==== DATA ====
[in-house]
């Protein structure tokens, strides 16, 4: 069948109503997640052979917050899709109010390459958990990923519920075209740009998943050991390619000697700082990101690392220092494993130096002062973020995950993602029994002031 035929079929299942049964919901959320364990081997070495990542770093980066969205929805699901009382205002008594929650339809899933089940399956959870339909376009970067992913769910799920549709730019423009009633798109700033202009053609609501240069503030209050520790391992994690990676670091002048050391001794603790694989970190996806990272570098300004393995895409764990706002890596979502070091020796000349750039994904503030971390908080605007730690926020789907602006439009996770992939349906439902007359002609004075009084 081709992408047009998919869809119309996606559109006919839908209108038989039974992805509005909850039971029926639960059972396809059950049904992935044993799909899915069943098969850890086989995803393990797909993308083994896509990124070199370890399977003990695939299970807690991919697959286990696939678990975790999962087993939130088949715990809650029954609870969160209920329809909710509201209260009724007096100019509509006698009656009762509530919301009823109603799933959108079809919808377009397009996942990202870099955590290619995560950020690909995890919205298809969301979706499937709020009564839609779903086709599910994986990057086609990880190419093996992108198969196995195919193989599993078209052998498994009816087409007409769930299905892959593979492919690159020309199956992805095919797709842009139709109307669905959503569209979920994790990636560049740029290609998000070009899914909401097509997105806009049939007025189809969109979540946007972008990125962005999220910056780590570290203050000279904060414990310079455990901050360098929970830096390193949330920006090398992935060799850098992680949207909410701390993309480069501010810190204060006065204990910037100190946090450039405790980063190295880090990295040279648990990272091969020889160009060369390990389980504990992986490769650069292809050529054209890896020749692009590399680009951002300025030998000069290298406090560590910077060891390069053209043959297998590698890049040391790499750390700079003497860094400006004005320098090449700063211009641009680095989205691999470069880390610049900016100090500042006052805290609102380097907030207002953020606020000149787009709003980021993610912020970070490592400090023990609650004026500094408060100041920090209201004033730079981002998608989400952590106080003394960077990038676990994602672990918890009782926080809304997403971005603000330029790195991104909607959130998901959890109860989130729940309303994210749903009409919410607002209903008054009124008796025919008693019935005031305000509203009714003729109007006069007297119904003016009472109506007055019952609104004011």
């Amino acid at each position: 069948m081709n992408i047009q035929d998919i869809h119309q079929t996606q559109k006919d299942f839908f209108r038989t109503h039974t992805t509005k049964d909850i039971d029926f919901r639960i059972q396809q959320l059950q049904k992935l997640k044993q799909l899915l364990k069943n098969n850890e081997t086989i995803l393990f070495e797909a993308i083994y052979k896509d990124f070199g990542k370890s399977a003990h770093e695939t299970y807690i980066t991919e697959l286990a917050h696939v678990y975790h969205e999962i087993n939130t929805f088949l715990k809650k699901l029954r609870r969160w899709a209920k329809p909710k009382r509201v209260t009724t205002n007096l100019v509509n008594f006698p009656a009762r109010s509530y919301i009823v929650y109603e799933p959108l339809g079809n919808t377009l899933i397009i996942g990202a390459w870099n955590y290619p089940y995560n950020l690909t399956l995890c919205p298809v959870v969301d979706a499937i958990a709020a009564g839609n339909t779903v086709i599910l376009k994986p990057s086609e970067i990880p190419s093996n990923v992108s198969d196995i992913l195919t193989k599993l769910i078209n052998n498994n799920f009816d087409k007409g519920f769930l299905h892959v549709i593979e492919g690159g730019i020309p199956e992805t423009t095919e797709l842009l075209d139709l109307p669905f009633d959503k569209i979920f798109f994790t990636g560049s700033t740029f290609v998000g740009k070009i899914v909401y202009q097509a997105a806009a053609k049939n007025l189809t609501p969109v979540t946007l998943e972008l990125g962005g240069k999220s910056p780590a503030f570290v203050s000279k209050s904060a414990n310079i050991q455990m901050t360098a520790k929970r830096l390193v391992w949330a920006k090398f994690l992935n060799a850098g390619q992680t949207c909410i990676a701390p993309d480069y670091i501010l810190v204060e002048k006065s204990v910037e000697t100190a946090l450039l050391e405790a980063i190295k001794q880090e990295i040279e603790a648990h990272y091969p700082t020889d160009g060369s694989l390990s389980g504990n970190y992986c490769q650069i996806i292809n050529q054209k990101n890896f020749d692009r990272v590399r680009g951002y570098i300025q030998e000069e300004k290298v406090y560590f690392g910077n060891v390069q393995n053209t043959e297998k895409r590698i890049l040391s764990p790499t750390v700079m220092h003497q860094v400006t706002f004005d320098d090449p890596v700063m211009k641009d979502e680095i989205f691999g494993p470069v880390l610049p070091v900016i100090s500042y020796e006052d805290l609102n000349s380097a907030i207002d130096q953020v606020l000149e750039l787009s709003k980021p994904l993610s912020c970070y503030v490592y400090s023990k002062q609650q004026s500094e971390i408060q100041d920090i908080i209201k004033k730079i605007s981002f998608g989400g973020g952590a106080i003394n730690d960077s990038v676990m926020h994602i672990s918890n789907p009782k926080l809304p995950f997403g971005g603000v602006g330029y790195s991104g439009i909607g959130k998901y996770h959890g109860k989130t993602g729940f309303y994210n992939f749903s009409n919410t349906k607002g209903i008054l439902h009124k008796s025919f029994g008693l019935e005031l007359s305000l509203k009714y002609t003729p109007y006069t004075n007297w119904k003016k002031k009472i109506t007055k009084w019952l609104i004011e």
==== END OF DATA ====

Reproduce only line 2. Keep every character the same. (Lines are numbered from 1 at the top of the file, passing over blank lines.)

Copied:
């Protein structure tokens, strides 16, 4: 069948109503997640052979917050899709109010390459958990990923519920075209740009998943050991390619000697700082990101690392220092494993130096002062973020995950993602029994002031 035929079929299942049964919901959320364990081997070495990542770093980066969205929805699901009382205002008594929650339809899933089940399956959870339909376009970067992913769910799920549709730019423009009633798109700033202009053609609501240069503030209050520790391992994690990676670091002048050391001794603790694989970190996806990272570098300004393995895409764990706002890596979502070091020796000349750039994904503030971390908080605007730690926020789907602006439009996770992939349906439902007359002609004075009084 081709992408047009998919869809119309996606559109006919839908209108038989039974992805509005909850039971029926639960059972396809059950049904992935044993799909899915069943098969850890086989995803393990797909993308083994896509990124070199370890399977003990695939299970807690991919697959286990696939678990975790999962087993939130088949715990809650029954609870969160209920329809909710509201209260009724007096100019509509006698009656009762509530919301009823109603799933959108079809919808377009397009996942990202870099955590290619995560950020690909995890919205298809969301979706499937709020009564839609779903086709599910994986990057086609990880190419093996992108198969196995195919193989599993078209052998498994009816087409007409769930299905892959593979492919690159020309199956992805095919797709842009139709109307669905959503569209979920994790990636560049740029290609998000070009899914909401097509997105806009049939007025189809969109979540946007972008990125962005999220910056780590570290203050000279904060414990310079455990901050360098929970830096390193949330920006090398992935060799850098992680949207909410701390993309480069501010810190204060006065204990910037100190946090450039405790980063190295880090990295040279648990990272091969020889160009060369390990389980504990992986490769650069292809050529054209890896020749692009590399680009951002300025030998000069290298406090560590910077060891390069053209043959297998590698890049040391790499750390700079003497860094400006004005320098090449700063211009641009680095989205691999470069880390610049900016100090500042006052805290609102380097907030207002953020606020000149787009709003980021993610912020970070490592400090023990609650004026500094408060100041920090209201004033730079981002998608989400952590106080003394960077990038676990994602672990918890009782926080809304997403971005603000330029790195991104909607959130998901959890109860989130729940309303994210749903009409919410607002209903008054009124008796025919008693019935005031305000509203009714003729109007006069007297119904003016009472109506007055019952609104004011």